1. Please check and comment entries here.
Table of Contents

    Topic review

    PRRS Immune Control Strategies

    View times: 7
    Submitted by: Massimo Amadori

    Definition

    Porcine reproductive and respiratory syndrome (PRRS) affects farmed pigs worldwide and still causes heavy direct and indirect losses. The syndrome emerged in the late 1980s, in USA, and later on in Europe, and it eventually became enzootic in most countries among farmed pigs. Late-term reproductive failure in sows with transplacental transmission of the virus, preweaning mortality of piglets, respiratory distress, anorexia, and possible cutaneous hyperemia in weaners and growers are common clinical signs of PRRS.

    1. Overview

    The control of porcine reproductive and respiratory syndrome (PRRS) is still a major issue worldwide in the pig farming sector. Despite extensive research efforts and the practical experience gained so far, the syndrome still severely affects farmed pigs worldwide and challenges established beliefs in veterinary virology and immunology. The clinical and economic repercussions of PRRS are based on concomitant, additive features of the virus pathogenicity, host susceptibility, and the influence of environmental, microbial, and non-microbial stressors. This makes a case for integrated, multi-disciplinary research efforts, in which the three types of contributing factors are critically evaluated toward the development of successful disease control strategies. These efforts could be significantly eased by the definition of reliable markers of disease risk and virus pathogenicity. As for the host’s susceptibility to PRRSV infection and disease onset, the roles of both the innate and adaptive immune responses are still ill-defined. In particular, the overt discrepancy between passive and active immunity and the uncertain role of adaptive immunity vis-à-vis established PRRSV infection should prompt the scientific community to develop novel research schemes, in which apparently divergent and contradictory findings could be reconciled and eventually brought into a satisfactory conceptual framework.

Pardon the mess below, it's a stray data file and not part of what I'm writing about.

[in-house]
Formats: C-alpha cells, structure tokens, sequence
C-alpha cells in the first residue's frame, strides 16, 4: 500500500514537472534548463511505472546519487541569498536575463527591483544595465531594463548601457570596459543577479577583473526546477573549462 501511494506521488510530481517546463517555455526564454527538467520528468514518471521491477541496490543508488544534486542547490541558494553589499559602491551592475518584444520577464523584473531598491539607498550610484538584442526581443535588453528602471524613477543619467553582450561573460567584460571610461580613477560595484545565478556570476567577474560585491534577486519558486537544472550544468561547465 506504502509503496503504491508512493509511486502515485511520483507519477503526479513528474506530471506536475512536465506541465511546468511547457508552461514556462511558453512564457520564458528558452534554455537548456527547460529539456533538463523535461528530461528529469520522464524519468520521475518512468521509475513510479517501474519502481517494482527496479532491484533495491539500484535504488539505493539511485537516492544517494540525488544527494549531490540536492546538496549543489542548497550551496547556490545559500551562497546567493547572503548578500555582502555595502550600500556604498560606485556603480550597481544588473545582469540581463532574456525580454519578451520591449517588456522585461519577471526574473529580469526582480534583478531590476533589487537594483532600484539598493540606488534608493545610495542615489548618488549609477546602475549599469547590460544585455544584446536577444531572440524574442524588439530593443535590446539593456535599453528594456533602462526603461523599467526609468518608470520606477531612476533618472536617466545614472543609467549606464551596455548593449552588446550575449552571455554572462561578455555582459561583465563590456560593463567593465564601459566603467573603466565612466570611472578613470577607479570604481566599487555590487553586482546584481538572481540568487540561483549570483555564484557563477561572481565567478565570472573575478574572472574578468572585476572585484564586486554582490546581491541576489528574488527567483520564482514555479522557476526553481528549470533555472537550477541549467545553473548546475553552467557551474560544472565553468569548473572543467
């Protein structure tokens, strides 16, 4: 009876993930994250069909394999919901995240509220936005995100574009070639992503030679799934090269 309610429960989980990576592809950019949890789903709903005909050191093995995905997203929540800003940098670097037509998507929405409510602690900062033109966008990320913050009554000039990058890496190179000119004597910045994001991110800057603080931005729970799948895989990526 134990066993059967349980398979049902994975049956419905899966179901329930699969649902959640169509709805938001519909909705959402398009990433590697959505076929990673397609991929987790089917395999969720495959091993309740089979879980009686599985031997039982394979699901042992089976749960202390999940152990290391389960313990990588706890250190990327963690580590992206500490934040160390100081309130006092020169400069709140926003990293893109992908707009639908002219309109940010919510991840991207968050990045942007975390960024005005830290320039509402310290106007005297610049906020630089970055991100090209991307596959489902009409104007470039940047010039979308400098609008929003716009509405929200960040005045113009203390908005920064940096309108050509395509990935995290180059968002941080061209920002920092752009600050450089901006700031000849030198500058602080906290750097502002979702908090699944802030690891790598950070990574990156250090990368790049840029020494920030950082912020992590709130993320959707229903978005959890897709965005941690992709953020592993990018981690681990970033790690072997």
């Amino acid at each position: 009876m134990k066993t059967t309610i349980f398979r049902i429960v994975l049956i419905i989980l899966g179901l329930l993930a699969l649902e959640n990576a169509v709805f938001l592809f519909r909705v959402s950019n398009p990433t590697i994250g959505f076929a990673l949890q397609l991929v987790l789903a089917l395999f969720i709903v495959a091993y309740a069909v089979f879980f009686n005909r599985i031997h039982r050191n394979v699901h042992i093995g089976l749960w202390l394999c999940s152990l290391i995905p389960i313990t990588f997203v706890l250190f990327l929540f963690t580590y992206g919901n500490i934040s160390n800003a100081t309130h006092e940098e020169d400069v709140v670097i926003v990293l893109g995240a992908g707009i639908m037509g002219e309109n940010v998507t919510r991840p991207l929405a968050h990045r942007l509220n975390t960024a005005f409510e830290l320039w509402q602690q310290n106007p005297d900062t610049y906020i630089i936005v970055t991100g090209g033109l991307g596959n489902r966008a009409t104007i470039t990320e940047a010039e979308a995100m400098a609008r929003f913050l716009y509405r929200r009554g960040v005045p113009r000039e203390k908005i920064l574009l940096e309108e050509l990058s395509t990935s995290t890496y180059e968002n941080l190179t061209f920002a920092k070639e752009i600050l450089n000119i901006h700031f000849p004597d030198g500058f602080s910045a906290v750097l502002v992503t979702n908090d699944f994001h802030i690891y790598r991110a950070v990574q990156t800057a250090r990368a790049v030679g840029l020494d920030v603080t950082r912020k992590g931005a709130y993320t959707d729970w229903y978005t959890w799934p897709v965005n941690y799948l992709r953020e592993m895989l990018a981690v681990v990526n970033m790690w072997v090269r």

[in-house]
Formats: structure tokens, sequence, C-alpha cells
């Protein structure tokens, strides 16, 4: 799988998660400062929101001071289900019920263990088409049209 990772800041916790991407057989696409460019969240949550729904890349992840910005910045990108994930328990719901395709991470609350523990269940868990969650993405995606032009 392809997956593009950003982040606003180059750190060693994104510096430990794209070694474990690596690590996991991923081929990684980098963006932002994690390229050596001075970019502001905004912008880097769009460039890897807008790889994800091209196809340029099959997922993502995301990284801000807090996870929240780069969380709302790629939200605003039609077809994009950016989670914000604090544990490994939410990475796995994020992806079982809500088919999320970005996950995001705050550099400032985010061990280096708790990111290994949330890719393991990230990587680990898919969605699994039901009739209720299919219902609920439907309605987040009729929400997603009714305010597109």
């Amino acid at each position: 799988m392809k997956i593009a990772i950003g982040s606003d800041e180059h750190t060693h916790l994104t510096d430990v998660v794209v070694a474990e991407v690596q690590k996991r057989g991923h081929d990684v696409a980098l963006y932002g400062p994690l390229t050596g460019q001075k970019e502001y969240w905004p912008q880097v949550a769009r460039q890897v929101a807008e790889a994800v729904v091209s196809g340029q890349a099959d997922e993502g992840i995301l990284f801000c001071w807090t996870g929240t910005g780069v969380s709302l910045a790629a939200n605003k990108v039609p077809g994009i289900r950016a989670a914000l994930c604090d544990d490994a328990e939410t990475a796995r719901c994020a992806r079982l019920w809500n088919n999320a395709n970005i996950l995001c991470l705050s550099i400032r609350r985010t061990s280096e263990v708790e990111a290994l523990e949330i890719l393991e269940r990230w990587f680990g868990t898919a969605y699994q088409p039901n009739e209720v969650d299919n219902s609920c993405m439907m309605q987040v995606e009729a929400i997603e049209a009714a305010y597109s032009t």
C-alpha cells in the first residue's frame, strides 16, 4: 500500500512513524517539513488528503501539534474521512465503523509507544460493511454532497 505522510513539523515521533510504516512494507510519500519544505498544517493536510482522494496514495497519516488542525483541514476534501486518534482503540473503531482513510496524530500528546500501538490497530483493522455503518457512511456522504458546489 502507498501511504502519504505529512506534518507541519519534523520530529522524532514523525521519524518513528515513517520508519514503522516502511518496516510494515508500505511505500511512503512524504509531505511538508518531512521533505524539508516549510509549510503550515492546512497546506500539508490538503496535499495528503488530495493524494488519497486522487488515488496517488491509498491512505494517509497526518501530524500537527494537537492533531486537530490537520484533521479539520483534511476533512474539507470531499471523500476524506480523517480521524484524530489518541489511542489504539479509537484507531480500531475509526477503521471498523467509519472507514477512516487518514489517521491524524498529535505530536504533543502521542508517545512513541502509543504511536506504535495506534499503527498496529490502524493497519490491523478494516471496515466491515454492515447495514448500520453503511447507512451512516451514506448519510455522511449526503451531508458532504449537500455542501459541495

2. Porcine Reproductive and Respiratory Syndrome

    Porcine reproductive and respiratory syndrome (PRRS) affects farmed pigs worldwide and still causes heavy direct and indirect losses [1]. The syndrome emerged in the late 1980s, in USA, and later on in Europe, and it eventually became enzootic in most countries among farmed pigs. Late-term reproductive failure in sows with transplacental transmission of the virus, preweaning mortality of piglets, respiratory distress, anorexia, and possible cutaneous hyperemia in weaners and growers are common clinical signs of PRRS [2].
    The two swine Arteriviruses sustaining PRRS (PRRSV-1 and PRRSV-2) had been previously identified as European (EU) type I, with the first strain isolated in 1991 and named “Lelystad”, and the North American (NA) type II, isolated in 1992 with the acronym ATCC VR-2332 [3]. More recently, the two viruses were classified as Betaarterivirus suid 1 and Betaarterivirus suid 2 by the International Committee on Taxonomy of Viruses (https://talk.ictvonline.org, accessed on 6 August 2021).
    Whereas PRRS virus (PRRSV) infections are widely prevalent in farmed swine, the repercussions may vary, from asymptomatic, to very serious clinical courses, often depending on pig age and production phase [2]. On the whole, strong experimental and circumstantial evidence shows that the clinical outcome of PRRSV infection is the product of three components: virus virulence, host susceptibility, and environmental stressors [4]. Notably, PRRSV infection gave rise to subclinical courses over several decades, before PRRSV met the highly susceptible, lean type, rapid growth pigs reared in western Europe [4].